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2009-Jun-20 - Wooroloo - Installing WeatherTex Cladding - #4
Believe it or not - it took all day to install the 4 boards above the doorway.

It was a bit of a dismal day with showers sweeping through every hour.

Fortunately I had set up a number of tarpaulins attached at the roof line and stretched sideway by tying to the trees.

This allowed us to keep working, except during very heavy downpours.

Last week we started to have trouble with access once we went over shoulder height - the work space is very narrow and cluttered with plumbing underfoot - we couldn't bring an ordinary scaffold in to stand on.

During the week, Tony M came up with a plan for a temporary scaffold.

I arrived at 7.00 am and ran around madly for 2 hours preparing for his idea - I positioned a scaffold at each of the extreme ends and dragged the appropriate length planks in to position.

Tony M then turned up and showed me how to build a safe, rugged scaffold out of timber cross pieces, uprights and bracing.

After about another 2 hours we had a convenient, safe platform to work off.

I called out measurements to Tony M, he cut the cladding to length, passed it up to me and it screwed it on to the stud frame.

The next two rows above the door frame went on quickly.

It then started getting tricky - when I installed the wall purlin I had to bolt it to cleats which were level with the wall line - this effectively gave me a 5mm cavity that needed to be packed out with spacers. In the end, Tony M ripped some scrap pieces of the WeatherTex and used a planer to reduce them down to 2mm, 3mm, 4mm and 5mm thickness.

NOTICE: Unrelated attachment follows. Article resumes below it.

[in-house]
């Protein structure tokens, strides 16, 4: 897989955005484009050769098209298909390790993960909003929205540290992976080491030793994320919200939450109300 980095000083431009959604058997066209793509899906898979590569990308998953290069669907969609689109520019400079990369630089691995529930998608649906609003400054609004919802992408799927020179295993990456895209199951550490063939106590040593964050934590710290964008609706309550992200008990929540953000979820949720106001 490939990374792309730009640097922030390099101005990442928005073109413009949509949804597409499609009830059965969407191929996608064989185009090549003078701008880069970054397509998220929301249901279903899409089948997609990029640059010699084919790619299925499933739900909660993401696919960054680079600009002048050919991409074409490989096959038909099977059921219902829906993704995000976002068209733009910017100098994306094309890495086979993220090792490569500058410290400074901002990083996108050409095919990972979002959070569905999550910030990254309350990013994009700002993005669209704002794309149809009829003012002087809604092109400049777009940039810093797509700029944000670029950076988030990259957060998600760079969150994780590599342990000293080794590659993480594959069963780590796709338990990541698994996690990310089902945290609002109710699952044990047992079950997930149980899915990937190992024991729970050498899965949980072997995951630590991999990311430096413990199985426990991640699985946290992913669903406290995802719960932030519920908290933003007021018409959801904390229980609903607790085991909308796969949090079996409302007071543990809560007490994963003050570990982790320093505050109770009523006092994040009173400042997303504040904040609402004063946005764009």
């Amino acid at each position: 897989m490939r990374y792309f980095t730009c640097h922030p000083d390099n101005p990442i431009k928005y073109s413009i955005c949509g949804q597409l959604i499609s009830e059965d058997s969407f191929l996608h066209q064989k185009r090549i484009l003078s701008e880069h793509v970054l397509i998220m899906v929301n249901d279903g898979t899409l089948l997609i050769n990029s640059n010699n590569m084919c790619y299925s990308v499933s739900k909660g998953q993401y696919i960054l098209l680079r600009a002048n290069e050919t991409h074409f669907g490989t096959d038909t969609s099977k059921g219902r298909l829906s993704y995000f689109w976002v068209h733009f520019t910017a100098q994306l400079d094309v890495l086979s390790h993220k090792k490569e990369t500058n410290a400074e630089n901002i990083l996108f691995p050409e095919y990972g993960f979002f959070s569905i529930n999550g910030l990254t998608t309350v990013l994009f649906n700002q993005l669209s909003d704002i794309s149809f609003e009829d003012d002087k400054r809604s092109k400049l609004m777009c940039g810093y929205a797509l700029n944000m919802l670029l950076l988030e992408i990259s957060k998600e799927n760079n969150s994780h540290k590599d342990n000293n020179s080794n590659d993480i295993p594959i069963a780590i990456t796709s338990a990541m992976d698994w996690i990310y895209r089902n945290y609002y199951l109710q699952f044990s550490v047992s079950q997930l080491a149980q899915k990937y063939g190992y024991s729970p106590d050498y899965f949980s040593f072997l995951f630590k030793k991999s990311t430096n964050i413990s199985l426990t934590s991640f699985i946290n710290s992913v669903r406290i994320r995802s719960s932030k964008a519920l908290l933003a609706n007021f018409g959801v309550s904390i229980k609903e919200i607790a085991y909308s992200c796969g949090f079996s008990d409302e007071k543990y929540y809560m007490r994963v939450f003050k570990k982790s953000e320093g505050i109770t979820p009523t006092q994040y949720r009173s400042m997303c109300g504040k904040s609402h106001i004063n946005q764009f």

After several hours of fiddly work, I managed to install all the spacers we needed.

The next problem, on this line of planks, was that fastening through the recommended attachment point on the WeatherTex planks would have damaged the copper plumbing just inside the purlin.

In the end, I had to use visible fixings, positioned lower down on the face of the weatherboards.

We also needed to contend with various bolt heads projecting out of the cleats - a few notches sorted that problem.

Eventually we had this row fixed down.

All that was left was a temporary row attaching to the 4 x 2 jarrah pieces of the temporary roof above.

I ended up just nailing these through to the wood - they will be broken off when we come to install the stud frames at the next level.

Next job is to fill all the joins with "No More Gaps" and paint on the final coat.



Completed Wall